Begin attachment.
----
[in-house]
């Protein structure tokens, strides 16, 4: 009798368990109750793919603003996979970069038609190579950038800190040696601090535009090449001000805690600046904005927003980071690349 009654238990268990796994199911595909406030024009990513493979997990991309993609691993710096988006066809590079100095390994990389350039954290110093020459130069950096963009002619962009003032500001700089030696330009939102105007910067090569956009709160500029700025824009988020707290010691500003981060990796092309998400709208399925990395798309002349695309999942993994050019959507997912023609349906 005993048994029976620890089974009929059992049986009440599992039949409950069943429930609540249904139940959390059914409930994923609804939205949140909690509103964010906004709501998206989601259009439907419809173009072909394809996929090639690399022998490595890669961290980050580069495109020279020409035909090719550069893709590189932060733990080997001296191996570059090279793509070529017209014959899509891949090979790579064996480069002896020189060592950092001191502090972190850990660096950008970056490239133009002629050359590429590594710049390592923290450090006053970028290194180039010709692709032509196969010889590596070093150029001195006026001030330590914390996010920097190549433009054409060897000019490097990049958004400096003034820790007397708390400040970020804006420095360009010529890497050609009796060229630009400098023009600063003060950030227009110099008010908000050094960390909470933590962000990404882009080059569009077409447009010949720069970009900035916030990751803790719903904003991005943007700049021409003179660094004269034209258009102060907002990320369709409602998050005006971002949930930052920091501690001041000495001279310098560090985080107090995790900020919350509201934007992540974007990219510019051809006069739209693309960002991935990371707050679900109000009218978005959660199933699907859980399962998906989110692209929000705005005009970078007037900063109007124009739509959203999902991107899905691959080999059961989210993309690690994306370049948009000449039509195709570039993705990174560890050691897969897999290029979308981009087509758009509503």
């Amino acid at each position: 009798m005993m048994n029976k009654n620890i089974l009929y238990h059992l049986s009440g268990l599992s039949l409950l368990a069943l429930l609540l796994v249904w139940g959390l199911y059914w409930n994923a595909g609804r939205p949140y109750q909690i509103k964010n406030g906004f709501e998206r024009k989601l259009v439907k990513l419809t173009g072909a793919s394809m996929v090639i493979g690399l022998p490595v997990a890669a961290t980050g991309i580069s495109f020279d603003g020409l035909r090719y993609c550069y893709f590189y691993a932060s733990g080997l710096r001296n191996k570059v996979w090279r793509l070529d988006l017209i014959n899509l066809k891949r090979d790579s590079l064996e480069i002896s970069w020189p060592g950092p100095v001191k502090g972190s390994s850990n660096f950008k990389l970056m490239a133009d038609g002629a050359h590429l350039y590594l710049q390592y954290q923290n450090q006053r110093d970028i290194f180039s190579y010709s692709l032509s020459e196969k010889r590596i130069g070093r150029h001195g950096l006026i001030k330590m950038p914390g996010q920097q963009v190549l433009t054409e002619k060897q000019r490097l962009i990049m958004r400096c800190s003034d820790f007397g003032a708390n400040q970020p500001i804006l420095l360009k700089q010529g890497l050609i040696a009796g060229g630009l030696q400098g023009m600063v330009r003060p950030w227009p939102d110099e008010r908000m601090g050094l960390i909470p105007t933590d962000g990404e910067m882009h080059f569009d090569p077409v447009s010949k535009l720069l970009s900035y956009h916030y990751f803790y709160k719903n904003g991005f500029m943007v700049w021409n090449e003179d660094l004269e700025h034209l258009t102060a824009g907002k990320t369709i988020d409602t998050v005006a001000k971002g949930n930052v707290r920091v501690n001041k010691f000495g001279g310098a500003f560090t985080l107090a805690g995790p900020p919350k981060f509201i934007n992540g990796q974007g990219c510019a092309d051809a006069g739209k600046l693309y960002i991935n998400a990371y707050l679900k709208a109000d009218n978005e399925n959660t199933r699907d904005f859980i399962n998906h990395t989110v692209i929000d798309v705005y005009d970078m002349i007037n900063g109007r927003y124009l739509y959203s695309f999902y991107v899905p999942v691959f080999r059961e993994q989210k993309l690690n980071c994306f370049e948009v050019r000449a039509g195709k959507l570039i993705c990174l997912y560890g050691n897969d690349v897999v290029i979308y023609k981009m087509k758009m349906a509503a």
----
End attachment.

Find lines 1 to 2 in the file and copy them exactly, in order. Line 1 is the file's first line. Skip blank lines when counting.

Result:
[in-house]
């Protein structure tokens, strides 16, 4: 009798368990109750793919603003996979970069038609190579950038800190040696601090535009090449001000805690600046904005927003980071690349 009654238990268990796994199911595909406030024009990513493979997990991309993609691993710096988006066809590079100095390994990389350039954290110093020459130069950096963009002619962009003032500001700089030696330009939102105007910067090569956009709160500029700025824009988020707290010691500003981060990796092309998400709208399925990395798309002349695309999942993994050019959507997912023609349906 005993048994029976620890089974009929059992049986009440599992039949409950069943429930609540249904139940959390059914409930994923609804939205949140909690509103964010906004709501998206989601259009439907419809173009072909394809996929090639690399022998490595890669961290980050580069495109020279020409035909090719550069893709590189932060733990080997001296191996570059090279793509070529017209014959899509891949090979790579064996480069002896020189060592950092001191502090972190850990660096950008970056490239133009002629050359590429590594710049390592923290450090006053970028290194180039010709692709032509196969010889590596070093150029001195006026001030330590914390996010920097190549433009054409060897000019490097990049958004400096003034820790007397708390400040970020804006420095360009010529890497050609009796060229630009400098023009600063003060950030227009110099008010908000050094960390909470933590962000990404882009080059569009077409447009010949720069970009900035916030990751803790719903904003991005943007700049021409003179660094004269034209258009102060907002990320369709409602998050005006971002949930930052920091501690001041000495001279310098560090985080107090995790900020919350509201934007992540974007990219510019051809006069739209693309960002991935990371707050679900109000009218978005959660199933699907859980399962998906989110692209929000705005005009970078007037900063109007124009739509959203999902991107899905691959080999059961989210993309690690994306370049948009000449039509195709570039993705990174560890050691897969897999290029979308981009087509758009509503």